You also need to have the relevant energy equipment, and vibration and condition monitoring, to make sure that, if there is to be any shutdown, it can be anticipated well in advance. These are the things that are very much appreciated by the public players. It allows them to assure the availability of water supply to their users.

There is capital asset required in water treatment. Very large and expensive pieces of rotating equipment are required to be monitored remotely. For example, to control the speed, but also to be able to predict when any maintenance might be needed before something bad happens to that pump.

DQ: What are you doing regarding developing the workforce in India?

Dilip Sawhney: One of the key things we are addressing is the workforce availability across a wide variety of industries. Whether it is steel making, producing cars and water treatment, or life sciences, having an engaged workforce, with the skills to be able to thrive in an environment where they’re interacting with advanced technology, is absolutely critical. It is that combination of technology innovation and the expertise that defines the most successful companies. We are providing a lot of training resources by working with the IITs and colleges — in terms of providing the equipment and training, and also providing training on our own. We have close to 1,000 people in India, about 10% of our global workforce.”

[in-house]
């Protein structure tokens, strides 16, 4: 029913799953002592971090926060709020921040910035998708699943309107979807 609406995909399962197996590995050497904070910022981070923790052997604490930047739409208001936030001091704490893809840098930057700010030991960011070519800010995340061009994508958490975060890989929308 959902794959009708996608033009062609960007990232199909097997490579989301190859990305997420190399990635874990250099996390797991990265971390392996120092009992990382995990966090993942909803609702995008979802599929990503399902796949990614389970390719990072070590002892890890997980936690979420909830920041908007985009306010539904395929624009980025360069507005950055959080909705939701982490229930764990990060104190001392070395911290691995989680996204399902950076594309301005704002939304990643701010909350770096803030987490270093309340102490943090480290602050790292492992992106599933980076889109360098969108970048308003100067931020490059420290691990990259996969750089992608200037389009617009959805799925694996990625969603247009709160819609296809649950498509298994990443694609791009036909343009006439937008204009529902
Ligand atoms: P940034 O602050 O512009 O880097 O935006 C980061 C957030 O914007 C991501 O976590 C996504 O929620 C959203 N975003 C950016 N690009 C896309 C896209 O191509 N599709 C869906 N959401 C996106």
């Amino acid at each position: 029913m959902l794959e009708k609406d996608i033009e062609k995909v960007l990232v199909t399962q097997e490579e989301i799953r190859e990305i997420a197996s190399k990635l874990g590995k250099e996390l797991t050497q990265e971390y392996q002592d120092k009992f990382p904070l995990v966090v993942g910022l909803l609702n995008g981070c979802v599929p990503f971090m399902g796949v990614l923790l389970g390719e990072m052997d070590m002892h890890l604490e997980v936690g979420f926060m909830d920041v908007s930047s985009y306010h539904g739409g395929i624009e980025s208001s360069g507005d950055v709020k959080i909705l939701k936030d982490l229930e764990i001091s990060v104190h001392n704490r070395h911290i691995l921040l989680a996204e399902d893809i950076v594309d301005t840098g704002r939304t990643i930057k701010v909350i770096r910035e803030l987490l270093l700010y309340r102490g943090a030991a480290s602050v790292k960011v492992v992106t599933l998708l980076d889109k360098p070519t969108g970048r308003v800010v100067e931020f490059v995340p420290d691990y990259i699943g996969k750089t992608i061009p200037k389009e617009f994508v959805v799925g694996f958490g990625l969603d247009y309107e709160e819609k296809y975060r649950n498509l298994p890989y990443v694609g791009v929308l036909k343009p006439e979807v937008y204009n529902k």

There is a lot of value in exploiting the synergy between the industry and the academia. In Delhi, we have participated with IIT Delhi to create a facility that’s known as the Foundation for Smart Manufacturing. It’s a venture that is focused towards allowing the industry in general, particularly, the SMEs, to come in and experience what smart manufacturing is all about! And, how they can implement the appropriate smart manufacturing strategies in their businesses!

We’ve also been engaged within cities. It’s important for us to engage with them to ensure that students are well aware of what is the current state-of-the-art technology. It’s also very important to tap into the knowledge base that exists there, and set up the foundation for smart manufacturing.”

DQ: Is Rockwell also telling people whether there is training going on?

Dilip Sawhney: We bring in people to our briefing center to make them aware of the various technologies. There are scheduled training classes conducted by us. It’s important for people to be feeling confident about the technologies that they are handling. We are innovative and ready.